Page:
400,000 frozen human embryos glimpse 15-minutes of fame
Taking Australian and British embryos into consideration, the tally is closer to more than a half-million human embryos frozen in storage facilities worldwide. Industry experts caution that this is a “conservative number.”
These same experts conclude two main reasons for the large number of stored embryos.
1) Because of the expense and inconvenience of extracting an egg for in vitro fertilization, couples prefer to extract a large number of eggs at once so that others will be on hand if the first implantation fails.
2) Couples and clinics are loath to destroy these embryos.
Fertility clinics in the U.S. are ineligible for federal funding and so are currently free of much regulatory oversight, resulting in the stockpile. There is no limit on storage time for embryos so long as facilities receive their annual $1500 to store them.
Which leads up to the unresolved issue: What happens to these embryos?
“In this country, it’s the patients who determine what’s done with their embryos – not doctors, not the government or the bureaucracy,” said census study leader David Hoffman, a director of the IVF Florida Reproductive Associates.
Others disagree. Douglas Johnson, legislative director of the National Right to Life Committee, says the current frozen embryo situation “bespeaks a mind-set that does not regard these as members of the human family.” Religious conservatives and anti-abortion advocates yesterday chastised the fertility industry for what they described as its profligate overproduction of embryos. Some called for more embryo adoptions, in which donated frozen embryos are transferred to the wombs of infertile women.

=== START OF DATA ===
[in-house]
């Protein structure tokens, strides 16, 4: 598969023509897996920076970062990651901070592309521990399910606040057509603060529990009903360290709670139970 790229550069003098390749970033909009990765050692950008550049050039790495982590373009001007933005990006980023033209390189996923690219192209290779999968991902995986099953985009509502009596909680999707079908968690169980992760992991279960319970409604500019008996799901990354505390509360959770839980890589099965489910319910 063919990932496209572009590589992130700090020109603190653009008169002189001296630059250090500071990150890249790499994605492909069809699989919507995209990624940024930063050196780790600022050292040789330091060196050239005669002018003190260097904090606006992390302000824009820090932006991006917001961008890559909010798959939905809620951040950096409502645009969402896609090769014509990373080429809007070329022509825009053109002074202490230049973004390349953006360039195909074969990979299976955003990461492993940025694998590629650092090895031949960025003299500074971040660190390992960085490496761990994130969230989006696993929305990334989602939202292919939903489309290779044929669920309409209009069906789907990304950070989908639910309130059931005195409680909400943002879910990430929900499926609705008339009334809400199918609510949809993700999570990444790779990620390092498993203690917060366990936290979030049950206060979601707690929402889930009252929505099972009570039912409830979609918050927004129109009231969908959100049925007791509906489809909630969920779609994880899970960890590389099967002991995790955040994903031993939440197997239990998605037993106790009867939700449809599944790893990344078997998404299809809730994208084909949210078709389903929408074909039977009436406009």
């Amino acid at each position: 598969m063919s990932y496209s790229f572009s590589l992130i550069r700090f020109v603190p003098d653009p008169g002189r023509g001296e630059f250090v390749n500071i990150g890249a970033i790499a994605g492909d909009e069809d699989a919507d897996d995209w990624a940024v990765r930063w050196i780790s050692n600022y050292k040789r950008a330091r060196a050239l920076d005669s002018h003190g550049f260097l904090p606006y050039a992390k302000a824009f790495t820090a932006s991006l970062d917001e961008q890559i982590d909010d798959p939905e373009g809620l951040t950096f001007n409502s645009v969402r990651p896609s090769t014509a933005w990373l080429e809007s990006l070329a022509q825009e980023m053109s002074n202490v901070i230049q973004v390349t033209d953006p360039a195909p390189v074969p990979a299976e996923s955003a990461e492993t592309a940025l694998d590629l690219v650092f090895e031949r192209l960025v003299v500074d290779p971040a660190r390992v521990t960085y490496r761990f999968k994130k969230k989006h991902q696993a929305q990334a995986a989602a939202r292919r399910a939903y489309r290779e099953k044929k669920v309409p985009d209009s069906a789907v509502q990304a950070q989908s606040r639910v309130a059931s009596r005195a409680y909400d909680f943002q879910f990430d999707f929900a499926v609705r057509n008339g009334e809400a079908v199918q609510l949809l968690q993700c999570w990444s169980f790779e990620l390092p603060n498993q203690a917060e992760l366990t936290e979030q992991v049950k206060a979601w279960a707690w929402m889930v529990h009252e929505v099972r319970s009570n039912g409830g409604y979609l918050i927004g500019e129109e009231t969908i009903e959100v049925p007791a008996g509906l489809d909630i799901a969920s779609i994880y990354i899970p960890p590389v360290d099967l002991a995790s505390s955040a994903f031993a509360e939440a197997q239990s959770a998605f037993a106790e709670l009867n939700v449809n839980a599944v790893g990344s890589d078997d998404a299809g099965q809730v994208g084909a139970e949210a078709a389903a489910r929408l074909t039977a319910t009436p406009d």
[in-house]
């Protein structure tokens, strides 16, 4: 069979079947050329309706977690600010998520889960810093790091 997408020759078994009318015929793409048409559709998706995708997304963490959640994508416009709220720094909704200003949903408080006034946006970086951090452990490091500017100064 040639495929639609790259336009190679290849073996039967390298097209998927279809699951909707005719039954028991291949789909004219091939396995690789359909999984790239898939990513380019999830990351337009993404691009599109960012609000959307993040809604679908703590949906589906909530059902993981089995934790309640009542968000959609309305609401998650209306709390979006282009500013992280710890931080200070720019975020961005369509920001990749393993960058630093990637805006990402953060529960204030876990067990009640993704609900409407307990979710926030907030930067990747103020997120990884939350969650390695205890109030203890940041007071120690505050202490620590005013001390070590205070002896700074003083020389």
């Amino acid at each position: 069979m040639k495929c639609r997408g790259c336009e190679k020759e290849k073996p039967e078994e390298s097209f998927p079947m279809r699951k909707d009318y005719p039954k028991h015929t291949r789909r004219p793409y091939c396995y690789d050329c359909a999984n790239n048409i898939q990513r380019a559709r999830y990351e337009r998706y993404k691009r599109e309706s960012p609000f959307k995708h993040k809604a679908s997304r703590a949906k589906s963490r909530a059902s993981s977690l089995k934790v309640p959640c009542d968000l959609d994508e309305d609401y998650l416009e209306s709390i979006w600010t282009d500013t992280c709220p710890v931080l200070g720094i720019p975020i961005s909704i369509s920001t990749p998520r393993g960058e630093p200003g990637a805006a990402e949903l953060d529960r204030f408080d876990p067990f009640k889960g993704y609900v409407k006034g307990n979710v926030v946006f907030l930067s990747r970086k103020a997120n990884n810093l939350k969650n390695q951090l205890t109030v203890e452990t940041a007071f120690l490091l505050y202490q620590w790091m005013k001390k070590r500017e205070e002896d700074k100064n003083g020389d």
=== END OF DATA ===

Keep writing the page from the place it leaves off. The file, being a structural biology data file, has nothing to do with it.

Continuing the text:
But last year, Sen. Orrin Hatch raised questions about the ethics of couples adopting the human embryos of others and then using them to have babies.
Hatch questioned their morality and whether children and parents are properly protected. Hatch, in testimony to the House Judiciary Subcommittee on Criminal Justice, said that “unrestricted adoption of embryos might not be seen as a favorable option.”
He explained, “The embryo adoption issue could raise a whole host of new legal issues. There are also religious issues. For example, there are people, some in my own faith, who seriously question the notion of surrogate motherhood.”
Others believe these embryos, which are routinely discarded, should be used to improve and extend life by helping to cure cancer, diabetes, Parkinson’s disease, Alzheimer’s disease and others.
Though some scientists would prefer to generate embryos of known pedigree for research purposes, rather than rely on those of infertile couples. The creation of embryos for research purposes, though allowed in Britain, has not been sanctioned in the United States and is vigorously opposed by opponents of abortion.
Like Dr. John Haas, president of the National Catholic Bioethics Center in Boston, who said that the excess embryos made in vitro fertilization “an inappropriate means of overcoming human infertility” and that the Vatican pronouncement of 1987 entitled “Donum Vitae” had judged in vitro fertilization “to be beneath the dignity of the human person.”
Dr. Haas praised a German law that required all embryos created in vitro to be implanted. “We don’t think any good can ultimately be accomplished at the expense of a human life,” he said, referring to that of the surplus embryos.